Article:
I was born in China but adopted by my parents aged 18 months. Both my parents are Irish, and we grew up in Surrey. My three younger siblings were all adopted from different parts of China. Our family is pretty unique in that respect.
Growing up I was always seemingly academic. I was in top sets for everything, appointed Deputy Head Girl in lower sixth and generally fit the profile of someone who would go on to university. However at AS level I ended up getting way below the grades I was predicted – three D grades and a U, and below the requirements for studying Law at university or getting offers from any respected universities.
Everyone around me went into crisis mode. Not just my parents, but teachers, my friends and family friends. Suddenly my well thought out plans of going to university and studying Law had fallen apart. A backup plan was required urgently, however I didn’t have one as I didn’t anticipate not achieving my predicted grades.
In the end I reluctantly enrolled as a day boarder at a state boarding school to re-do my A-levels, but it was a tough decision – if I’d stayed at my old school for my final year I would have had to give up my status as Deputy Head Girl. Leaving behind my friends was very difficult. Plus, it was tricky to find a school that would take me on the back of my grades as I was considered a ‘risk’ to them in terms of what I might achieve in the future academically.
Moving schools was a huge shock. I ended up doing 13-hour days and Saturday school, I was expected to transfer effortlessly, and teachers assumed I knew everything already. Initially it felt very isolating.
Before I received my AS level grades, I had been taking part on the Sutton Trust Pathways to Law programme. It was an amazing opportunity to experience what being a lawyer was really like. In particular, the work experience opened my eyes to the working world and the rewards you get from hard graft.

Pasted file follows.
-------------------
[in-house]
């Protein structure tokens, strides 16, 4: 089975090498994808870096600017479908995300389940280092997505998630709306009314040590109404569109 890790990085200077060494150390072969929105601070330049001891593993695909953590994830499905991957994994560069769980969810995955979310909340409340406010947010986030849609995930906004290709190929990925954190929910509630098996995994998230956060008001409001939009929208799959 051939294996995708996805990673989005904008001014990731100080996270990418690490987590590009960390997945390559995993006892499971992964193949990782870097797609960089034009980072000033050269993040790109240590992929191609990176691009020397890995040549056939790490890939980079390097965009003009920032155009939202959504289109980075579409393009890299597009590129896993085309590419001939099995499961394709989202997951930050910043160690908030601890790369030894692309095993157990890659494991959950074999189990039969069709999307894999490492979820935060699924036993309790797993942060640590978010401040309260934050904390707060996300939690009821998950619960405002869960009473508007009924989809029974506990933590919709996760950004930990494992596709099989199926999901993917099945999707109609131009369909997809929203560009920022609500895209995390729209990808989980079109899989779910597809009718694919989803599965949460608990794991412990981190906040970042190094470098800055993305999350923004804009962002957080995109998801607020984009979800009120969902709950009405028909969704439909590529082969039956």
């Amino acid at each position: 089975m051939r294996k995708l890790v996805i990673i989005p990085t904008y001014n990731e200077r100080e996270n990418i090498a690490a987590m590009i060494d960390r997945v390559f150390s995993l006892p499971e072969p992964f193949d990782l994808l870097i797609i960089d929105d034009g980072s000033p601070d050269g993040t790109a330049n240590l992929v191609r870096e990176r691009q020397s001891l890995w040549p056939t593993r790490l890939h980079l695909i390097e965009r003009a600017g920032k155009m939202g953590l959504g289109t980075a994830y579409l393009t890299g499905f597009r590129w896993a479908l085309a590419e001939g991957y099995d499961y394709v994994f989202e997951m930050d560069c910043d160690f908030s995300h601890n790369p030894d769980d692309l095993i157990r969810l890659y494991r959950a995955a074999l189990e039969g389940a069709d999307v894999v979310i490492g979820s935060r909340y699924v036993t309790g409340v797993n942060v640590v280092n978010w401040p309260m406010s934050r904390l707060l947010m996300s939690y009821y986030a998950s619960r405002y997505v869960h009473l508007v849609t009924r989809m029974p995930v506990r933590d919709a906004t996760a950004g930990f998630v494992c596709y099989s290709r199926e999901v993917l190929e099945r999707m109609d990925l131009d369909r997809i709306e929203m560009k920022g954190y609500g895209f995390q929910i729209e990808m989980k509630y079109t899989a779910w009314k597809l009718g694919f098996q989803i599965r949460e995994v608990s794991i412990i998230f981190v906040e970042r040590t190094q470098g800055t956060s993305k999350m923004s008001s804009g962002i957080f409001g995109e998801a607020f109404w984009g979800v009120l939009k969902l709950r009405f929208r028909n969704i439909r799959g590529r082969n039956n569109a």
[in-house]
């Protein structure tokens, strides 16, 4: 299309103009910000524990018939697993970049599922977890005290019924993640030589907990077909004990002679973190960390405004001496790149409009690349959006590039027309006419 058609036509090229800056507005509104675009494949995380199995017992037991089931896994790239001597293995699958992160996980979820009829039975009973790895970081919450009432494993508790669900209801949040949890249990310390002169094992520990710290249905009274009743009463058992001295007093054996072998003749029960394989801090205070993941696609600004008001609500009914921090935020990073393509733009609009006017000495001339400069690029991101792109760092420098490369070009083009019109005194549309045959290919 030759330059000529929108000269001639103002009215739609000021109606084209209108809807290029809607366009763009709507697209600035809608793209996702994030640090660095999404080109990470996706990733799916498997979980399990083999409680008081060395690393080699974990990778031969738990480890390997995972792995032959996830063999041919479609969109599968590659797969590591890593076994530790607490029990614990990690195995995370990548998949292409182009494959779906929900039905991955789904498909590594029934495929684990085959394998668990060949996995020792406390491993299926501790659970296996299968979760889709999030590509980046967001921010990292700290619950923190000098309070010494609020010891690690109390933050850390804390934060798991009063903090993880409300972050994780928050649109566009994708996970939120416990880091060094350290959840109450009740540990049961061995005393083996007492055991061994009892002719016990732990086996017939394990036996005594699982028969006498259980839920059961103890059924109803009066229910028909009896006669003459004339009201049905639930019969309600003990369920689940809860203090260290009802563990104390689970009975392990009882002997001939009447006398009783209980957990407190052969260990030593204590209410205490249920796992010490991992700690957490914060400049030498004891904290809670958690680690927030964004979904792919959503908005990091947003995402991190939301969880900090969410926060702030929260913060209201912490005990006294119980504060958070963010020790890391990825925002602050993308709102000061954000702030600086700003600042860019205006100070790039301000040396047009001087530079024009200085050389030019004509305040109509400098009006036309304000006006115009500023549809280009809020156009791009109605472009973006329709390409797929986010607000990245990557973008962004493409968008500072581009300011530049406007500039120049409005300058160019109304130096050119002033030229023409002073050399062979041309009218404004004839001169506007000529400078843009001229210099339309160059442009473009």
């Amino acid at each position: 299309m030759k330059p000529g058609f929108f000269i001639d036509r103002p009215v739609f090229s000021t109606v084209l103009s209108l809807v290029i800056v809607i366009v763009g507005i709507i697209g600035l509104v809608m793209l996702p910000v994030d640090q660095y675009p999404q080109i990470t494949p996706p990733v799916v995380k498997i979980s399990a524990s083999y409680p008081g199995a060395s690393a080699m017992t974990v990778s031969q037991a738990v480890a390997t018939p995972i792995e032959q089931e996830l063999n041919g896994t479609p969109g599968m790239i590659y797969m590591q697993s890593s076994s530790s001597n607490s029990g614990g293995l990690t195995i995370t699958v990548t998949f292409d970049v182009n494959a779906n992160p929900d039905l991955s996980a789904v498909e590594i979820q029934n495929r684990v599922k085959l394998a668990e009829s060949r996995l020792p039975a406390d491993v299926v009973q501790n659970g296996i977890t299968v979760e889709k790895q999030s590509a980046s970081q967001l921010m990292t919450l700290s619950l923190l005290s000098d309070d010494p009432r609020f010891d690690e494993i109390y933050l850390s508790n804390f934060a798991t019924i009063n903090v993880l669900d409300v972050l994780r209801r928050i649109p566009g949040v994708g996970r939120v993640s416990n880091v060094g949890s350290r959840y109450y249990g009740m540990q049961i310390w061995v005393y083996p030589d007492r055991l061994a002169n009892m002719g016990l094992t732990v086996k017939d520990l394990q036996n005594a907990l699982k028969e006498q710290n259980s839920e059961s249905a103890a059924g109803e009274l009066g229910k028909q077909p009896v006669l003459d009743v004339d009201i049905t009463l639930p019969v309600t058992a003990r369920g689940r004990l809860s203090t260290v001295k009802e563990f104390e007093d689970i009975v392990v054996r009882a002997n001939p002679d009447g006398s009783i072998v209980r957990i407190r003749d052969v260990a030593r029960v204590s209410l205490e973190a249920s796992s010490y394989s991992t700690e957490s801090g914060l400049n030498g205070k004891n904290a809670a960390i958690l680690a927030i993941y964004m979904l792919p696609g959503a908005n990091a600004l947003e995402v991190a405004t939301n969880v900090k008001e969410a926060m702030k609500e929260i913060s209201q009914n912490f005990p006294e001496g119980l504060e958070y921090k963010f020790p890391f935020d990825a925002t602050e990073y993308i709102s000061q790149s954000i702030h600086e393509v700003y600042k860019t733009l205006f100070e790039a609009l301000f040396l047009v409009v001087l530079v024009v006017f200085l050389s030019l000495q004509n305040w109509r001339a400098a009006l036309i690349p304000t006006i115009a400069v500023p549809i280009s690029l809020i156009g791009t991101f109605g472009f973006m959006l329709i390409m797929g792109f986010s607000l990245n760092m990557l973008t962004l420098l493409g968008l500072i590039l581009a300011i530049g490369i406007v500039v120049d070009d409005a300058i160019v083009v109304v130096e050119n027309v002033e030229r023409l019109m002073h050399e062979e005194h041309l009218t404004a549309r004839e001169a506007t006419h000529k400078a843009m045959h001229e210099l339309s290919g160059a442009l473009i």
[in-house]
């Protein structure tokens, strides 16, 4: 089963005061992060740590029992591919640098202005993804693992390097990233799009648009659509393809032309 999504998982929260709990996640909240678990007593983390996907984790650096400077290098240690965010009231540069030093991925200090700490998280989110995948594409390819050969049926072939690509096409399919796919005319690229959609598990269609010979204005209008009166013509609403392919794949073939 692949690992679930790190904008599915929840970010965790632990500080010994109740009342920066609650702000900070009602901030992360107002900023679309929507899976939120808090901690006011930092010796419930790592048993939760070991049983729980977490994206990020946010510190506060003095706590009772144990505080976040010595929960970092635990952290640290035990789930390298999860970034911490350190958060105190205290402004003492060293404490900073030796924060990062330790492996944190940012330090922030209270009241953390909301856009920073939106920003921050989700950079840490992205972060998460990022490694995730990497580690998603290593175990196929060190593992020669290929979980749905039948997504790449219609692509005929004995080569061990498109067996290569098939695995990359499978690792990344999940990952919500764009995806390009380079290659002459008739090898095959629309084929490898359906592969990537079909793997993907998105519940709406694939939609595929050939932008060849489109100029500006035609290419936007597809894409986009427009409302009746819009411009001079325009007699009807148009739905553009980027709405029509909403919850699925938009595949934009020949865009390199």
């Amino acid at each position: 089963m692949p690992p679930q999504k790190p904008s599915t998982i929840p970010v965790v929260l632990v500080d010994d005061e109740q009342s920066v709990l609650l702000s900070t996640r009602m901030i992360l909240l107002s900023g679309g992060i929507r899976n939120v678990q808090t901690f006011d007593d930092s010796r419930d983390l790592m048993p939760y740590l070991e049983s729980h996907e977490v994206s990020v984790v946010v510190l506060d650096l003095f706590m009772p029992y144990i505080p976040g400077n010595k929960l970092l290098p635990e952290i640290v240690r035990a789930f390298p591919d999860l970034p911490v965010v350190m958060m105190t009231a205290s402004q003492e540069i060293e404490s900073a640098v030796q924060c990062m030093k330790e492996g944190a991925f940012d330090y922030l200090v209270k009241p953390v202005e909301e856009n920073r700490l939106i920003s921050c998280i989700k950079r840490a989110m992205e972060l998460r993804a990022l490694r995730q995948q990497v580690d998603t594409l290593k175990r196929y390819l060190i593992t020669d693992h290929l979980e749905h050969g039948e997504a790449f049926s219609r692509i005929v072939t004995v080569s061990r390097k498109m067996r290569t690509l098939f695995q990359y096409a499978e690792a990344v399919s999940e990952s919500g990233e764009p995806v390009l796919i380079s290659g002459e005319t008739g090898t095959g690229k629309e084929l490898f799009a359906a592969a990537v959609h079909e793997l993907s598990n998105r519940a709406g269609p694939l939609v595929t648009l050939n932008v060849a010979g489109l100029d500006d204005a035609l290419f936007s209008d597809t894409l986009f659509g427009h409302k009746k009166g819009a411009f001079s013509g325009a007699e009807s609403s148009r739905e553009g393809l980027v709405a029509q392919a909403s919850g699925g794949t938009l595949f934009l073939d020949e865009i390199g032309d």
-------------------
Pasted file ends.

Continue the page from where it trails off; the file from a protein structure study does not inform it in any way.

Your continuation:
The experience taught me that I preferred learning on the job and that I wanted to work, instead of going to university to just study. When I transferred to my new school, I asked my Head of Year about the alternative options to university. A year ago, I wouldn’t have thought of doing an apprenticeship and this option would have been completely off the cards, however this time I received support and encouragement – from my parents and my teachers.
I am currently half way through the Civil Service Fast Track Apprenticeship, where I am on a Level 4 Business Admin apprenticeship working in the Government Equalities Office. It’s a two-year programme where I will finish with an NVQ and Diploma. There are opportunities post my apprenticeship to complete a part-time degree whilst working, so it has kept my options open regarding going to university at a time that will suit me.
I am loving my apprenticeship. My most memorable experiences to date have been working with the previous Secretary of State for Education Justine Greening on a skills summit promoting apprenticeships, visiting No 10 and meeting Helen Pankhurst, working on LGBT policy and being part of the policy launch event, being part of the gender pay gap reporting, and organising and leading a Youth Consultancy Forum. Right now I am a PA to two deputy directors, but who knows what I will be doing next.
The main barriers I have faced are other people’s attitudes. There was a huge stigma when I decided to apply for an apprenticeship. Family friends would say, “just because your parents didn’t go to university doesn’t mean you have to miss out”. But a degree isn’t the only sign of success. Apprenticeships aren’t for ‘less intelligent people’ who didn’t go to university. They are just as hard, if not more challenging, and it is this preconception that we need to address.
Also, taking the apprenticeship route means I don`t have a natural cohort of friends like I would have experienced at university. I find I have to work a lot harder to create my friendship groups and establish a social life outside of work. This is especially true in the absence of my local friends who are away at university for much of the year.
I don’t believe in having my life mapped out. There’s no need to put that pressure on yourself! But at one point I would like to work on policy around children in care and family law. The implications of being in care are huge in relation to social mobility. Children in care don’t get given as many opportunities and options for their future, and even if they are, they often don’t believe they really can achieve the same things as their peers.
In a roundabout way, I have come full circle. From my experience of adoption, to my interest in Law, to the Pathways programme, and now to here.
Don’t obsess over your exam results – they are not the be all and end all. There are so many options out there, but if you let your results define who you are then you might close the door to so many opportunities. If I had let my AS level results define me, then I would have given up early. Look at the bigger picture – it is often a lot brighter than you think! As Robert Frost says, I feel like I am ‘taking the road least travelled’.